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Hangard Wood/Villers-Brettoneux April 1918.

From: Simon_Furnell@hotmail.com
Date: 3/1/2002
Time: 8:49:18 AM
Remote Name: 62.253.64.8

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Good evening from the u.k. My name is Simon Furnell and i live in Newbury,Berkshire,England. For the past 18 months or so i have been researching my Great-Grandfathers service during the first world war and a very interesting journey it has been. He was P.t.e 73313 Oscar Furnell,214th Company The Machine Gun Corps and was killed in action on the 24th of April 1918 at Hangard wood approximately 2 miles from Villers-Bretonneux. He had been in action for about 13 months before his death,arriving in France in March 1917 and serving not only at Bullecourt during the attack on the Hindenburg Line in June 1917 but at The 3rd Battle of Ypres for about 3 months up until the end of 1917. He was based near La Fere when the Germans launched the Kaiserschlact on March the 21st 1918 and somehow ended up at Villers-Bretonneux sometime during April 1918.The rest of his division was trapped the other side of the river Oise and had to fall back with the French army on the extreme right of the British and Commonwealth held line. It seems that he had to fall back some 40 miles to get to Villers-Bretonneux and was in the frontline at Hangard Wood when the German gas and artillery barrage fell on them at 3.30am. The Germans attacked at 6.00am on the morning of the 24th of April and pushed the British out of the wood and out of Villers-Bretonneux. I wasn't aware that it was one of the very few actions that the Germans used tanks during world war one until i stumbled on this website so for that i must say thank you. It adds even more interest to the story of a groom from a very rural area in England who left his wife and 4 children and served on the western front surrounded by so many different people from all over the world. I am also searching for another relative of mine who emigrated to Australia after the 1st world war. His name was Joseph Curry and he emigrated in the early 1920's.He was a private in the 8th West Yorks when he won the Military Medal,The Croix de Guerre and we think the Belgium Order of Leopold during the attack at Solesmes on October 20th 1918. He was so disgusted with the way that England became after the war that he took his medals,threw them on the fire and moved across the otherside of the world. I would be interested to hear from anyone who had relations that served in the Hangard Wood/Villers-Bretonneux area during April 1918.My Great-Grandfather was a member of 173rd Brigade,58th(2/1st)London Division part of 3 Corps of the 5th Army. He was a "Nasho" one of the first British Conscripts of the 20th Century. Congrats on your website. Regards. Simon Furnell.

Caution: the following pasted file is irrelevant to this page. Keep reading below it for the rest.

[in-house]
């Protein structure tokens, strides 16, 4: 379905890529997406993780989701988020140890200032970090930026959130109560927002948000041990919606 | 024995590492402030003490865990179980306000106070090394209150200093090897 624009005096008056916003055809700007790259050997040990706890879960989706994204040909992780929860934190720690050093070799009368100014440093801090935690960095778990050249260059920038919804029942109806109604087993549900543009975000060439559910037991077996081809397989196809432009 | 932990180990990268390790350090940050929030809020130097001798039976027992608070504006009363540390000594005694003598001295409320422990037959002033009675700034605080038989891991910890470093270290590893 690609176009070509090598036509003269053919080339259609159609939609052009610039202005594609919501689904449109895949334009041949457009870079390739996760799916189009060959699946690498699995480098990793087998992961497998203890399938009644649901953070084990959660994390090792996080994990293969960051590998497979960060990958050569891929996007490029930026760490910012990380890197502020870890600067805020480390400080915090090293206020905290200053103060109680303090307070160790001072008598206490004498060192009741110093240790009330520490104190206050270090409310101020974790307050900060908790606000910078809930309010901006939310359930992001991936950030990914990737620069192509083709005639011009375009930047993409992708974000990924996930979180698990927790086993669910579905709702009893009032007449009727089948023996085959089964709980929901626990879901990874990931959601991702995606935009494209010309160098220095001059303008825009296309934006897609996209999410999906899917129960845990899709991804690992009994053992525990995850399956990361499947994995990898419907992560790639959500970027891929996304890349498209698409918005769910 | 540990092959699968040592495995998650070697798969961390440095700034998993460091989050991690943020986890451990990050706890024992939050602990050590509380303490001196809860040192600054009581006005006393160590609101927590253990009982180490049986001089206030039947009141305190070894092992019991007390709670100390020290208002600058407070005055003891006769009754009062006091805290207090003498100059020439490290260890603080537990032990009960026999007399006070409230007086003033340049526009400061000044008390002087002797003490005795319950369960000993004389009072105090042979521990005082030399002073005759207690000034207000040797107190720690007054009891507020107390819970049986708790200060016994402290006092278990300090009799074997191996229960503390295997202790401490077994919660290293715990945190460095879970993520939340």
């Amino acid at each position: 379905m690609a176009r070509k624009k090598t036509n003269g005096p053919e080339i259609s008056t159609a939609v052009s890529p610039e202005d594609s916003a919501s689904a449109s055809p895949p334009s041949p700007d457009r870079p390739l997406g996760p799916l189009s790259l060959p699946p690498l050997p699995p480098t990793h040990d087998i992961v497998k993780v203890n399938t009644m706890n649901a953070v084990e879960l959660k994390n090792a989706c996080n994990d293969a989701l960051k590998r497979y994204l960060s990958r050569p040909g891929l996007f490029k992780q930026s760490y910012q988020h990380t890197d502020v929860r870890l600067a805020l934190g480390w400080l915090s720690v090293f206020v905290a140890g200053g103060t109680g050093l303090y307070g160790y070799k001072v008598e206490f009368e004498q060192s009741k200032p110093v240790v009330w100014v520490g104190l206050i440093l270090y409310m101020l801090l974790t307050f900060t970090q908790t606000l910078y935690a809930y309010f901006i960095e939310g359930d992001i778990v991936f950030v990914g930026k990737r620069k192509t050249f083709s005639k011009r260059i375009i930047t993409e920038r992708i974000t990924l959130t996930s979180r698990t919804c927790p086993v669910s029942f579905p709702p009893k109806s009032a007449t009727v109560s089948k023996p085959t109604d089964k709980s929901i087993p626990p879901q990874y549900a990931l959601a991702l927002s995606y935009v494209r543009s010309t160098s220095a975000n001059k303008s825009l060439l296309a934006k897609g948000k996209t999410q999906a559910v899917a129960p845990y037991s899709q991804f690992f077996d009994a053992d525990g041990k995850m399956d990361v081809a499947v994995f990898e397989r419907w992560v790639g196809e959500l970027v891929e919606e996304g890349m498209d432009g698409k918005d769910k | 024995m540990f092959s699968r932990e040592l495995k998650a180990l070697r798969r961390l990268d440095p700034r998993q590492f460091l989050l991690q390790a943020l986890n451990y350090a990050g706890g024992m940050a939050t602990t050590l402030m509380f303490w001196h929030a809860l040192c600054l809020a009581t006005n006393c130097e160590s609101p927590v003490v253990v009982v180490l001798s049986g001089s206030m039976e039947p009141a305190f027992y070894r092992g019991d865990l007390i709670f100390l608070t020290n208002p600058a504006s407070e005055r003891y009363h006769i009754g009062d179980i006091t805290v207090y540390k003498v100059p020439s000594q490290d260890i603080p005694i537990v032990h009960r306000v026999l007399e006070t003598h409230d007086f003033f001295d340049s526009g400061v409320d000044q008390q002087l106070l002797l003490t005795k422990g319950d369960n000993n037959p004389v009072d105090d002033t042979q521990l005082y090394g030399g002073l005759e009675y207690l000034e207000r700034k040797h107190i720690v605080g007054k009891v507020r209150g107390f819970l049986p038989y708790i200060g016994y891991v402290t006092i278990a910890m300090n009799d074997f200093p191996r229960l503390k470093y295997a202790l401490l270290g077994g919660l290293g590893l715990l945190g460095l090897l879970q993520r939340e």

Last changed: March 01, 2002